• Alternatively, offer a grace period for new clients whereby they can cancel their commitment for whatever reason if family, work or health issues prevent ongoing attendance. Remember, people have commitments in their day-to-day routine that they’ll need to consider in order to train with you (eg. childcare arrangements). Some will be anxious about changes to their usual routine, and may need an opt-out option to commit to a long-term relationship.

So you now simply need a plant to keep them interested!

One way is to ensure your team has goals. And by this, I don’t mean simple fitness test goals. I mean have clear, unambiguous achievement goals that will require focus and commitment to achieve.

There are plenty of events out there: Tough Mudder, Warrior Dash, Stampede, City To Surf, half- and full-marathons, etc.

Inform your team of your plan to compete in one and get buy-in from them – ‘we are all aiming for this‘, ‘we are doing it as a team and I’m going to take you there! But…you need to be committed and I need your buy-in‘, ‘don’t let commitment issues hold you back from achieving your goals‘.

Finally, of course, train hard but smart. Train hard but safe. Train hard but professional. Train hard and take every single one of your clients on their committed journey.

An example bootcamp lesson plan

Easter Egg Hunt

Aim: Team Competition

Length: Approx 45 minutes

This works perfectly if you have access to a large parkland. Get yourself a bunch of cheap tennis balls (preferably multi-coloured) or something similar. Print a map of the parkland and mark where you place the tennis balls.

The Challenge

Print off several maps with the tennis ball locations marked, and laminate them for ease (or draw their location on the map).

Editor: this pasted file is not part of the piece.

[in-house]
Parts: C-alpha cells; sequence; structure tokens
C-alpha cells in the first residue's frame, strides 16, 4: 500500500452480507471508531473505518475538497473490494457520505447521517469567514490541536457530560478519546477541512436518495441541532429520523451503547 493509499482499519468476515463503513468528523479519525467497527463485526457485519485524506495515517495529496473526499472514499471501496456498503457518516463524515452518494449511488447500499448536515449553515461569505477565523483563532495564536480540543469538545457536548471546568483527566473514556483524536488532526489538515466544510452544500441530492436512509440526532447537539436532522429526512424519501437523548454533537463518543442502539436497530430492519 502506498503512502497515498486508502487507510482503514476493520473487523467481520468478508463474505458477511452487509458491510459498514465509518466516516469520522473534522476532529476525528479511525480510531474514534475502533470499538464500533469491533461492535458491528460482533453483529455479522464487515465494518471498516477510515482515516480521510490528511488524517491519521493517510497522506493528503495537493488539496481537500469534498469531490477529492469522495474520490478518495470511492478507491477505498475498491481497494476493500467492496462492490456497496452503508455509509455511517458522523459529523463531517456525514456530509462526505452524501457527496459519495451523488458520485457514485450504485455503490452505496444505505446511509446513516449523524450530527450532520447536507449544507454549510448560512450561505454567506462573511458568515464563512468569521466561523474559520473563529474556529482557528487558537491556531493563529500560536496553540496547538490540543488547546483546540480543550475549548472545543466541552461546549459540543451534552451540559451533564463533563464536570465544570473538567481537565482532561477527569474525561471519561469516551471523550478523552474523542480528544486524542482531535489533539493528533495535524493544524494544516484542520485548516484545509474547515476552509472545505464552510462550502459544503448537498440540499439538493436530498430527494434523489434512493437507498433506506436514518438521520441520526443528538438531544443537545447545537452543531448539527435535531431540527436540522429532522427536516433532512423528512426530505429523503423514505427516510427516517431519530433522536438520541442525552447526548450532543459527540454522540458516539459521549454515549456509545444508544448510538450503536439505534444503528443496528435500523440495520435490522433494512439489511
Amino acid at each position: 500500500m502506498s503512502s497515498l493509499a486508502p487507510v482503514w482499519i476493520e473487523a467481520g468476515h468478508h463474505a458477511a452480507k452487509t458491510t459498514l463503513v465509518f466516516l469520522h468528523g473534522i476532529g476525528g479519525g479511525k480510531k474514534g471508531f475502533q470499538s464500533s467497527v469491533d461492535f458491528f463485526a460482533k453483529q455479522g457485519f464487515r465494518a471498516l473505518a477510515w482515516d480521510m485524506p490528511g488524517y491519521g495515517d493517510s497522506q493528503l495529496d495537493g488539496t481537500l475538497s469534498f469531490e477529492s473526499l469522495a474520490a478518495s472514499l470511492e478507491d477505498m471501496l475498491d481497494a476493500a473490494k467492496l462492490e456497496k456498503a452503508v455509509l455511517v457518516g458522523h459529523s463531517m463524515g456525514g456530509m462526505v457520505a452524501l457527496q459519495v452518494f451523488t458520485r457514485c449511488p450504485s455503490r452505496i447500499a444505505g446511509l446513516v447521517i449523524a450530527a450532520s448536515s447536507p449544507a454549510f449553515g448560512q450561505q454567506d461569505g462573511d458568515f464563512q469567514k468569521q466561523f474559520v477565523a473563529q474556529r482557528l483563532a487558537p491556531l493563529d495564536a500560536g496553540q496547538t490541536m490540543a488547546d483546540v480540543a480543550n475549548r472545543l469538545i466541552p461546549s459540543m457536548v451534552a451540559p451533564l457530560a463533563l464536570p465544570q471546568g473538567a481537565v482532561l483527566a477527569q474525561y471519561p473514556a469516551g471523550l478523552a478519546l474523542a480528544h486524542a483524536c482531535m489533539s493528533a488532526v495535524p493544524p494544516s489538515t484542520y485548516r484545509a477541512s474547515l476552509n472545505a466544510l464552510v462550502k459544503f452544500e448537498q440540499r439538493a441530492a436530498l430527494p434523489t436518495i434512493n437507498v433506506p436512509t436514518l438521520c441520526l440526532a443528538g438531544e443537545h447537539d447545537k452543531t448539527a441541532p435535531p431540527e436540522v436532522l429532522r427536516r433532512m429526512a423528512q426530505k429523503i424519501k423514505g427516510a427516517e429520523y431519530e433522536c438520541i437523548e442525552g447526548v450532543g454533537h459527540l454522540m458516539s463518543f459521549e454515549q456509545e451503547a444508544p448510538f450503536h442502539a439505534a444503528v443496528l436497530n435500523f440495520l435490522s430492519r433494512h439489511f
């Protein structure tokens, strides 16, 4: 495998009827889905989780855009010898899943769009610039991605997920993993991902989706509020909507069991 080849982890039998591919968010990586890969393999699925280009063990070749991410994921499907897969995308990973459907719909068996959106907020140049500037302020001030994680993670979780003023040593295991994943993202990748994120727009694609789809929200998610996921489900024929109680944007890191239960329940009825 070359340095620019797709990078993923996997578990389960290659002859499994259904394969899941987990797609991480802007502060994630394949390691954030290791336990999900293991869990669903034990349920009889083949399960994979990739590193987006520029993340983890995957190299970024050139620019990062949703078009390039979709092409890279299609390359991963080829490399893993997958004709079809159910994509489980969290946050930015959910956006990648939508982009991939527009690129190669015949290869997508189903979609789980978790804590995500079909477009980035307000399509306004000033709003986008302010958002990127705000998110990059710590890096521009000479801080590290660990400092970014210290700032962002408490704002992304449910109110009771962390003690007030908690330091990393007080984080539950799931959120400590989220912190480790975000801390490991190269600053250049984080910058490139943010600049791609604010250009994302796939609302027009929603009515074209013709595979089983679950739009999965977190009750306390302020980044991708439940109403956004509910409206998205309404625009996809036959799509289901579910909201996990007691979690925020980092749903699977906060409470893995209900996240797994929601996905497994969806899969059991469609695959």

After your warm up, pair everyone up and give them a map, and give them the rules.

For example:

Rule 1) There are two (or three) rounds of 10 minutes to get as many tennis balls as possible. Blue balls are worth 5 points, red are worth 3 and green are worth 1. Every time you find two balls, run back to this spot and place them in your bucket.

Rule 2) For every second you are beyond the 10 minutes, you will lose a point.

Rule 3) You must stay together as pairs.

Rule 4) There is no need to cross any roads – stay within the parkland.

“Everyone ready? Set your stopwatch, 3,2,1…..Go!!!”

Remember: You can easily modify this drill by extending the time, or the amount of tennis balls they are allowed to carry at once. 

Key points: Make sure the area you have chosen is confined, everyone knows not to cross any road, and that you have time controls in place!

The evil twist – At the end of the two rounds (or however many you choose) get them to tally up their scores and multiply it by 5 (as an example), and then inform them that is the amount of reps they must do! Eg. Team 1 gets 10 points, then they do 50 push ups! 

Related: To read part one of our bootcamp for trainers feature, click here.